may render us more diffident of our own sucIn following out his observations on the cess, it will probably teach us some lessons scope and spirit of Dr. Reid's philosophy, Mr. that are far from diminishing our chance of Stewart does not present his readers with any obtaining it. But to the charge of multiplygeneral outline or summary of the peculiar ing unnecessarily the original and instinctive doctrines by which it is principally distin- principles of our nature, Mr. Stewart, we guished. This part of the book indeed ap- think, has not made by any means so satispears to be addressed almost exclusively to factory an answer. The greater part of what those who are in some degree initiated in the he says indeed upon this subject, is rather an studies of which it treats, and consists of a apology for Dr. Reid, than a complete justifivindication of Dr. Reid's philosophy from the cation of him. In his classification of the most important objections that had been made active powers, he admits that Dr. Reid has to it by his antagonists. The first is proposed multiplied, without necessity, the number of by the materialist, and is directed against the our original affections; and that, in the other gratuitous assumption of the existence of parts of his doctrine, he has manifested a mind. To this Mr. Stewart answers with leaning to the same extreme. It would have irresistible force, that the philosophy of Dr. been better if he had rested the defence of Reid has in reality no concern with the theo- his author upon those concessions; and upon ries that may be formed as to the causes of the general reasoning with which they are vur mental operations, but is entirely confined very skilfully associated, to prove the supeto the investigation of those phenomena which rior safety and prudence of a tardiness to are known to us by internal consciousness, generalise and assimilate : For, with all our and not by external perception. On the deference for the talents of the author, we theory of Materialism itself, he makes some find it impossible to agree with him in those admirable observations: and, after having particular instances in which he has endeav. oured to expose the injustice of the accusa- , objection to Dr. Reid's philosophy, the allege! tion. After all that Mr. Stewart has said, we tendency of his doctrines on the subject oi can still see no reason for admitting a prin- common sense, to sanction an appeal from the ciple of credulity, or a principle of veracity, decisions of the learned to the voice of the in human nature; nor can we discover any multitude. Mr. Stewart, with great candour, sort of evidence for the existence of an in- admits that the phrase was unluckily chosen; siinctive power of interpreting natural signs. and that it has not always been employed with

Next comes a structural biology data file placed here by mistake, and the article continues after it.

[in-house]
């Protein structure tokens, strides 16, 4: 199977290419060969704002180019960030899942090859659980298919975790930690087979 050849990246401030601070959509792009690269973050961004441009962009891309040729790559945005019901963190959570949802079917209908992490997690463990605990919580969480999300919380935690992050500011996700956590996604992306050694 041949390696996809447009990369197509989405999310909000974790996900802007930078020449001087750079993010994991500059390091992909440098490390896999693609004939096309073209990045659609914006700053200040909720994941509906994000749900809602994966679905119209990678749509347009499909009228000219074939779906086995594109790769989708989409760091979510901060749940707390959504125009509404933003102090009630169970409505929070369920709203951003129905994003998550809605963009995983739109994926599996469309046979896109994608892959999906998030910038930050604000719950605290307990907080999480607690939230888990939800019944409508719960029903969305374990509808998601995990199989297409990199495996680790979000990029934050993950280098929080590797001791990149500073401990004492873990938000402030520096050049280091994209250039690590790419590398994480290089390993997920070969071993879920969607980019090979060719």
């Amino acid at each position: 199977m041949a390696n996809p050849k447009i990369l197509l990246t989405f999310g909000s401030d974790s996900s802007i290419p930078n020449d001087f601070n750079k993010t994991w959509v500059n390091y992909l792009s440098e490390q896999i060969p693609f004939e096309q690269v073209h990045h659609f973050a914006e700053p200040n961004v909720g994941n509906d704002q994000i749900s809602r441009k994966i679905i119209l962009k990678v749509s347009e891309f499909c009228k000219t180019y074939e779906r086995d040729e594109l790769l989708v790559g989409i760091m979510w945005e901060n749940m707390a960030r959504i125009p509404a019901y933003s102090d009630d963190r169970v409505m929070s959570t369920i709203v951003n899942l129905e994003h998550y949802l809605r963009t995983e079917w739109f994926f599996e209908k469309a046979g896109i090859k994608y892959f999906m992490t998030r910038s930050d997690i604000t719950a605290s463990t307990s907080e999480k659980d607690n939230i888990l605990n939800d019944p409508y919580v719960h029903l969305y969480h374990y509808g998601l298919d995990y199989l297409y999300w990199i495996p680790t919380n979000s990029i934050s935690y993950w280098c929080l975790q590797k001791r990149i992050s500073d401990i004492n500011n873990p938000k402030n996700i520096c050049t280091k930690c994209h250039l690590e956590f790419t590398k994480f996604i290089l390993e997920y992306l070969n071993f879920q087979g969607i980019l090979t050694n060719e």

Dr. Reid's only reason for maintaining that perfect accuracy, either by Dr. Reid or his the belief we commonly give to the testimo- followers: But he maintains, that the greater ny of others is not derived from reasoning part of the truths which Dr. Reid has referred and experience, is, that this credulity is more to this authority, are in reality originally and apparent and excessive in children, than in unaccountably impressed on the human unthose whose experience and reason is mature. derstanding, and are necessarily implied in Now, to this it seems obvious to answer, that the greater part of its operations. These, he the experience of children, though not exten- says, may be better denominated, “ Fundasive, is almost always entirely uniform in fa- mental laws of belief;' and he exemplifies vour of the veracity of those about them. them by such propositions as the following: There can scarcely be any temptation to utter "I am the same person to-day that I was serious falsehood to an infant; and even if yesterday. The material world has a real that should happen, they have seldom such a existence.—The future course of nature will degree of memory or attention as would be resemble the past." We shall have occasion necessary for its detection. In all cases, be- immediately to offer a few observations on sides, it is admitted that children learn the some of those propositions. general rule, before they begin to attend to With these observations Mr. Stewart conthe exceptions; and it will not be denied that cludes his defence of Dr. Reid's philosophy: the general rule is, that there is a connection but we cannot help thinking that there was between the assertions of mankind and the room for a farther vindication, and that some realities of which they are speaking. False- objections may be stated to the system in hood is like those irregularities in the con question, as formidable as any of those which struction of a language, which children always Mr. Stewart has endeavoured to obviate. We overlook for the sake of the general analogy. shall allude very shortly to those that appear